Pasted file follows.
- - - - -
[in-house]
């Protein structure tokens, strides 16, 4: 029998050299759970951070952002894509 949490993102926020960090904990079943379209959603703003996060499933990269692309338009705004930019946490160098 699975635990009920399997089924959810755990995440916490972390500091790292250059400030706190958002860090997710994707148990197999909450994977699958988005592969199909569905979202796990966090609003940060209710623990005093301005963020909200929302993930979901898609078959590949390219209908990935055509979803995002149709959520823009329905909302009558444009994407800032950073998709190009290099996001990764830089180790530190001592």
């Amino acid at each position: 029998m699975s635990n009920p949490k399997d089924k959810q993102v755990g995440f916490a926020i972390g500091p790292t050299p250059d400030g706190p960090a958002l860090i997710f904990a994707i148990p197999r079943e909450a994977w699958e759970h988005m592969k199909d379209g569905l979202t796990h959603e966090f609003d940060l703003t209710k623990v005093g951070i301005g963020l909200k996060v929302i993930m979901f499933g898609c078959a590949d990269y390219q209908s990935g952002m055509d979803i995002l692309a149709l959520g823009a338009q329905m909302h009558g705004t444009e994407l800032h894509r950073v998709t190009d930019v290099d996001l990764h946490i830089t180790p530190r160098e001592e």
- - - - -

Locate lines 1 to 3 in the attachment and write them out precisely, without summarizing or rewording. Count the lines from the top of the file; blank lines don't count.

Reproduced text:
[in-house]
């Protein structure tokens, strides 16, 4: 029998050299759970951070952002894509 949490993102926020960090904990079943379209959603703003996060499933990269692309338009705004930019946490160098 699975635990009920399997089924959810755990995440916490972390500091790292250059400030706190958002860090997710994707148990197999909450994977699958988005592969199909569905979202796990966090609003940060209710623990005093301005963020909200929302993930979901898609078959590949390219209908990935055509979803995002149709959520823009329905909302009558444009994407800032950073998709190009290099996001990764830089180790530190001592």
């Amino acid at each position: 029998m699975s635990n009920p949490k399997d089924k959810q993102v755990g995440f916490a926020i972390g500091p790292t050299p250059d400030g706190p960090a958002l860090i997710f904990a994707i148990p197999r079943e909450a994977w699958e759970h988005m592969k199909d379209g569905l979202t796990h959603e966090f609003d940060l703003t209710k623990v005093g951070i301005g963020l909200k996060v929302i993930m979901f499933g898609c078959a590949d990269y390219q209908s990935g952002m055509d979803i995002l692309a149709l959520g823009a338009q329905m909302h009558g705004t444009e994407l800032h894509r950073v998709t190009d930019v290099d996001l990764h946490i830089t180790p530190r160098e001592e």